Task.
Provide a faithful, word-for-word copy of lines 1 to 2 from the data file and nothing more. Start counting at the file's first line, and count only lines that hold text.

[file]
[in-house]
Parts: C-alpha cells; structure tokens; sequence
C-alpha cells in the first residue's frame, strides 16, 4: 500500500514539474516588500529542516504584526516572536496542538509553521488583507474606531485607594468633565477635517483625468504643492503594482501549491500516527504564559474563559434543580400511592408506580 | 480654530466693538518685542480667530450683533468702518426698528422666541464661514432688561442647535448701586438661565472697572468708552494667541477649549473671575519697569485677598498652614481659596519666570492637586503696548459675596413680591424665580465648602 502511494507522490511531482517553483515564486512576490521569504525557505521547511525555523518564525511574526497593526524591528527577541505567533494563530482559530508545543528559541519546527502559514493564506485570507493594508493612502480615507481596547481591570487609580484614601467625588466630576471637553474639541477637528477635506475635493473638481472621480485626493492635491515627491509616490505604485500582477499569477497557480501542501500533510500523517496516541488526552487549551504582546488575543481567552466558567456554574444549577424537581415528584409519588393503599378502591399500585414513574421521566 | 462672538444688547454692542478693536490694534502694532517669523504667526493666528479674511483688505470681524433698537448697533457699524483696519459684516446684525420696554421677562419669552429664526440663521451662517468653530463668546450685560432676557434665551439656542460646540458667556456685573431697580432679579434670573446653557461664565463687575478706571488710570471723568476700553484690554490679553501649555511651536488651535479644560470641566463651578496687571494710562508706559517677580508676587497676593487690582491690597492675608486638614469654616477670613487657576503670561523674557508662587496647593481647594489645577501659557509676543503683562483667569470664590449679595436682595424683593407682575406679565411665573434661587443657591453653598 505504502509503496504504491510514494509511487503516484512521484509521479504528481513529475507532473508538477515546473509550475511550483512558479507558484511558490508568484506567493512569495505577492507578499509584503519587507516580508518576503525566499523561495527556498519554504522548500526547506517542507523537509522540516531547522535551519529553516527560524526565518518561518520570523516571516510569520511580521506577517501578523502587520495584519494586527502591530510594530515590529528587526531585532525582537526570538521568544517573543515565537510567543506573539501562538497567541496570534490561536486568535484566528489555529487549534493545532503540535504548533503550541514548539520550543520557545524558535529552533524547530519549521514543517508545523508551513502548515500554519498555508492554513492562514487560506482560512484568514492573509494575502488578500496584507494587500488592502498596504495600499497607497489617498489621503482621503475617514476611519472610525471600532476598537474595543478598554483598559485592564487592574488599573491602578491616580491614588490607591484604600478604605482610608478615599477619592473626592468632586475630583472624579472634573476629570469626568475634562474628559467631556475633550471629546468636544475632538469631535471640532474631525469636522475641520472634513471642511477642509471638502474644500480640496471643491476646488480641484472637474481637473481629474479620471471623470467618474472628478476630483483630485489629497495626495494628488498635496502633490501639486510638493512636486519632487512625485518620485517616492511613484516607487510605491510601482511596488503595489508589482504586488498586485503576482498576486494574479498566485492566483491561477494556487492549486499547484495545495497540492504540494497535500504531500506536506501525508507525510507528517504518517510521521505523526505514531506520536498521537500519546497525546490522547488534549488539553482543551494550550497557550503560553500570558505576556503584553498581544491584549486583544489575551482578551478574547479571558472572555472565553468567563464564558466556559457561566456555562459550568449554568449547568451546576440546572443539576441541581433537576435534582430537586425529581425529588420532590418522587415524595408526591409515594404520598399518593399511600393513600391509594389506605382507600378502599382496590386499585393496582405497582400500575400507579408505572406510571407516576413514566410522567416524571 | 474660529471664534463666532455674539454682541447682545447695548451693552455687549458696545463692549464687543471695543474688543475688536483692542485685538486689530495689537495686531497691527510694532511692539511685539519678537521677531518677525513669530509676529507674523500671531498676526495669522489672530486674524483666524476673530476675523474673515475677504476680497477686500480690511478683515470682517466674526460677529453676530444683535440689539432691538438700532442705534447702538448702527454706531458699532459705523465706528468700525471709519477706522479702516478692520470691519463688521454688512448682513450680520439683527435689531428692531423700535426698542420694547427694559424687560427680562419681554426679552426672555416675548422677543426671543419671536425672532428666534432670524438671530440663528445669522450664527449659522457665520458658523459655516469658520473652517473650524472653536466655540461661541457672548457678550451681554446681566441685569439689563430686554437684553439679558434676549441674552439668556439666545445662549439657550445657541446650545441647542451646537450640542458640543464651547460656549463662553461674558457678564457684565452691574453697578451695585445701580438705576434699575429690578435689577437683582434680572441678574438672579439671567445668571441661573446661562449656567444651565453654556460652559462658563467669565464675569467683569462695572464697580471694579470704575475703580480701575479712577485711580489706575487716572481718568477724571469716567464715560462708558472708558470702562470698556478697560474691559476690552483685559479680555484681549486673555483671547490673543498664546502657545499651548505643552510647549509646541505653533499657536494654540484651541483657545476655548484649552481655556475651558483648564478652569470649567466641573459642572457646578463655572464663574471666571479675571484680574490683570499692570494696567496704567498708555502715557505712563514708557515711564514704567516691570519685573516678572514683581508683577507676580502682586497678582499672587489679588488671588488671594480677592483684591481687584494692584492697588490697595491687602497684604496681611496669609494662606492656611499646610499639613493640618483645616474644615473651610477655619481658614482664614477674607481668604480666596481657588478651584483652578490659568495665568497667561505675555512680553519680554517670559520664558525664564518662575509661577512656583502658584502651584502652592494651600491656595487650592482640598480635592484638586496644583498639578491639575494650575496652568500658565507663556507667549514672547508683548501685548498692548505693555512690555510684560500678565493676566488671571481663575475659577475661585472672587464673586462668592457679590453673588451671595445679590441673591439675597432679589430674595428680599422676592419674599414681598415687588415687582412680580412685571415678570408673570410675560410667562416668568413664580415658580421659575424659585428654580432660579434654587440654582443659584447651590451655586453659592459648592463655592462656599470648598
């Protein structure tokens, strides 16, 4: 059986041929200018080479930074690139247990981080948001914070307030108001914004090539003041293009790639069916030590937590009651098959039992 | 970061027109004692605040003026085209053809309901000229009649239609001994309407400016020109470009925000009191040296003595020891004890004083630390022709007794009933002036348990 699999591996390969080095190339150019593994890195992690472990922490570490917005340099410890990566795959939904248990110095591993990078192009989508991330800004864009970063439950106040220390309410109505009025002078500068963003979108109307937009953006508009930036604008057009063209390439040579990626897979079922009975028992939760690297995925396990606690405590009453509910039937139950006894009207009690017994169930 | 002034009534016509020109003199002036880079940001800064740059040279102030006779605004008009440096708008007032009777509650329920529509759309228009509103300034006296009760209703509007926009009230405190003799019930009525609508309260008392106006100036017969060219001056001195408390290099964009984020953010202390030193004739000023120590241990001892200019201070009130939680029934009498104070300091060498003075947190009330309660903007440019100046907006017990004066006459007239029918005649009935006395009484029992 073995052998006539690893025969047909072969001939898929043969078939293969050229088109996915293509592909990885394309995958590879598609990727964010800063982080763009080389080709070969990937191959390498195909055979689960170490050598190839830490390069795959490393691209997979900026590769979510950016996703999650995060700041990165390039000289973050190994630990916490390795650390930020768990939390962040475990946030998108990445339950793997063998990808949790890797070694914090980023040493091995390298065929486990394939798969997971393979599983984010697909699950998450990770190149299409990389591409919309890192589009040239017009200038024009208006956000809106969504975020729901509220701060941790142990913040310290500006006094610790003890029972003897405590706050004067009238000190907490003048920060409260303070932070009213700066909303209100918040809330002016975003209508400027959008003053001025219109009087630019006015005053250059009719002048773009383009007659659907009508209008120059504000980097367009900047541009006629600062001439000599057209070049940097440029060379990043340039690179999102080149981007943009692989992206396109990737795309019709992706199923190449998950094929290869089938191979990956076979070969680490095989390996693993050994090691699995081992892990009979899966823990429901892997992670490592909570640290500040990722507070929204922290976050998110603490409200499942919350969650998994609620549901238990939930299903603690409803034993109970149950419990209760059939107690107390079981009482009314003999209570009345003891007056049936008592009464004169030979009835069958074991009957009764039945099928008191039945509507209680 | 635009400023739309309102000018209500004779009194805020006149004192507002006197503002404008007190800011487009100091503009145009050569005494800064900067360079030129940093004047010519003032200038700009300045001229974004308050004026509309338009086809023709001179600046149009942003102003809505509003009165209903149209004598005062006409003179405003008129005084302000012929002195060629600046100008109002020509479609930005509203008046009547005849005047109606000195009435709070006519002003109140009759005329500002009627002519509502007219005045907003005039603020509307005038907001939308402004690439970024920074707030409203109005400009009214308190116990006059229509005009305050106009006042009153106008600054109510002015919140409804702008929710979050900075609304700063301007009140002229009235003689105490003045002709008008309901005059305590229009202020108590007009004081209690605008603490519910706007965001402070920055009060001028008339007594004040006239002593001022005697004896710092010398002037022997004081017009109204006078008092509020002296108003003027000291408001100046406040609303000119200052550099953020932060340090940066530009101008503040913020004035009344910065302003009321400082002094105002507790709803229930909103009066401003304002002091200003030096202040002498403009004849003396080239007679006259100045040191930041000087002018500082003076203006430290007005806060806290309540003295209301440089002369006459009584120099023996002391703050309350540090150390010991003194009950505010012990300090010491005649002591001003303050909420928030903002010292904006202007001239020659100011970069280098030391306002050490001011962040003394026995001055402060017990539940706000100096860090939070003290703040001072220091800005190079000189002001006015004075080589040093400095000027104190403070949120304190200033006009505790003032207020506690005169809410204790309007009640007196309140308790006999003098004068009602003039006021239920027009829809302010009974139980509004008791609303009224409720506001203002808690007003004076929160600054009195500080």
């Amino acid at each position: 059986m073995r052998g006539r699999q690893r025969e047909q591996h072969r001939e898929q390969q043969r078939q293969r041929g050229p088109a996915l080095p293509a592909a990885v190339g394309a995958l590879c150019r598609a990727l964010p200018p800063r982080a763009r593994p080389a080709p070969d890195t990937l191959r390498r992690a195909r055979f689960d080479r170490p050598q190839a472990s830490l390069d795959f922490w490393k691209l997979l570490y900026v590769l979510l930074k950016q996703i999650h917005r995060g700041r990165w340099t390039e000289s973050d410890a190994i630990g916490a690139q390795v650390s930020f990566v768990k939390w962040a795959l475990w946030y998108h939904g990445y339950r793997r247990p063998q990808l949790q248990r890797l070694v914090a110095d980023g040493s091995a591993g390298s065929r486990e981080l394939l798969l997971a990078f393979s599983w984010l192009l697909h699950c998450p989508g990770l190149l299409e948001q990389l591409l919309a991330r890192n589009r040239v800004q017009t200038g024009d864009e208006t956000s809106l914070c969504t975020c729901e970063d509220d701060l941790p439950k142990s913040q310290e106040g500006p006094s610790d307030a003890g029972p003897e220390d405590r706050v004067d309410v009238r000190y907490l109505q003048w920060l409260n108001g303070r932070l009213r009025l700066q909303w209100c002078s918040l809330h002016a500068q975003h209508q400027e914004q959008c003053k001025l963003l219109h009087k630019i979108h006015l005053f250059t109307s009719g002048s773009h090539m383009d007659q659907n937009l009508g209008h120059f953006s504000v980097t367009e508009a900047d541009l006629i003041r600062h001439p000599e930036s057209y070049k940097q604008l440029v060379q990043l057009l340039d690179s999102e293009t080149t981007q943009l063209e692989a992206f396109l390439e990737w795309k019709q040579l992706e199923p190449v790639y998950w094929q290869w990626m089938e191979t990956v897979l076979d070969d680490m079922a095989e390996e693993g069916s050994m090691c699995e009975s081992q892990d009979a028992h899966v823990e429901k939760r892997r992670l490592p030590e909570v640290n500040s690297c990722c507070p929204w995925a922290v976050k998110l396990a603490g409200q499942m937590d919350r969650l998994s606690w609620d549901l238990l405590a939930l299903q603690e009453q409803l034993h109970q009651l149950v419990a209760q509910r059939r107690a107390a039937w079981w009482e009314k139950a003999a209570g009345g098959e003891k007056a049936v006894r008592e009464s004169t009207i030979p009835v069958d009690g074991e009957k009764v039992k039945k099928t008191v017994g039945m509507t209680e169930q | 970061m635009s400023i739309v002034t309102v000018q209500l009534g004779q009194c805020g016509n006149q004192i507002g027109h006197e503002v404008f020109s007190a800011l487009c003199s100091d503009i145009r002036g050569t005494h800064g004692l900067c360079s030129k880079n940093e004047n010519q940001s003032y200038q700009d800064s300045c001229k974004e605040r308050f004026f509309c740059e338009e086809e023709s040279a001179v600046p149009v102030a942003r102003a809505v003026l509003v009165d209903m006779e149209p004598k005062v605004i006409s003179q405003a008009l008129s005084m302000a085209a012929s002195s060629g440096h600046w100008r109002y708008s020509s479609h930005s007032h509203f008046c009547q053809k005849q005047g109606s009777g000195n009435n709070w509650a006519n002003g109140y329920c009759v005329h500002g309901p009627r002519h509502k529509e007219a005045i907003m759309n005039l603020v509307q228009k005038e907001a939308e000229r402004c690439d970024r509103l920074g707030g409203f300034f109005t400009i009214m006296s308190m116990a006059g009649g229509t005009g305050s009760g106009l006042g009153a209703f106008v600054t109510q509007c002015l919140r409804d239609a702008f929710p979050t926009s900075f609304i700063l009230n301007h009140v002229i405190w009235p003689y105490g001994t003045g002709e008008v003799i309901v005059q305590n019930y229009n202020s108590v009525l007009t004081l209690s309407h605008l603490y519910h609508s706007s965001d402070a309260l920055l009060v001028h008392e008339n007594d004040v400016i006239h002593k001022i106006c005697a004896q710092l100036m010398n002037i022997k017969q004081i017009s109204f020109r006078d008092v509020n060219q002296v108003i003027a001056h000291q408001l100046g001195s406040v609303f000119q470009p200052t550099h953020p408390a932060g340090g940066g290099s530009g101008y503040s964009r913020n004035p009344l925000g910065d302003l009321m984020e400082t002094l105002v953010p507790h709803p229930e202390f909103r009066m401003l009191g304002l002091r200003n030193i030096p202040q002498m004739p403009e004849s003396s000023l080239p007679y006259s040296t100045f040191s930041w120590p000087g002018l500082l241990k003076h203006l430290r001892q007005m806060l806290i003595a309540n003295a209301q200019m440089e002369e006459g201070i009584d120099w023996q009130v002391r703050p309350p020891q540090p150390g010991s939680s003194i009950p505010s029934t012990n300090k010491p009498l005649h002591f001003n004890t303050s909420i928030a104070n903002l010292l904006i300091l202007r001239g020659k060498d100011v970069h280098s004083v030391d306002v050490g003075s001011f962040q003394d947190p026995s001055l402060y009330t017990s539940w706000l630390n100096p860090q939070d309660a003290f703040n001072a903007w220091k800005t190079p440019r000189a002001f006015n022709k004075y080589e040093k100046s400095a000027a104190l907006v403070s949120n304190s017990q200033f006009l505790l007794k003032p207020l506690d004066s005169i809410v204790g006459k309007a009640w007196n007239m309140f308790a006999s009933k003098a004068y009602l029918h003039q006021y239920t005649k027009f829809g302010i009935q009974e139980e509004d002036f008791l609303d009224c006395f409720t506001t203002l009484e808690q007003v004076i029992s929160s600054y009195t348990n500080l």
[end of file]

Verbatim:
[in-house]
Parts: C-alpha cells; structure tokens; sequence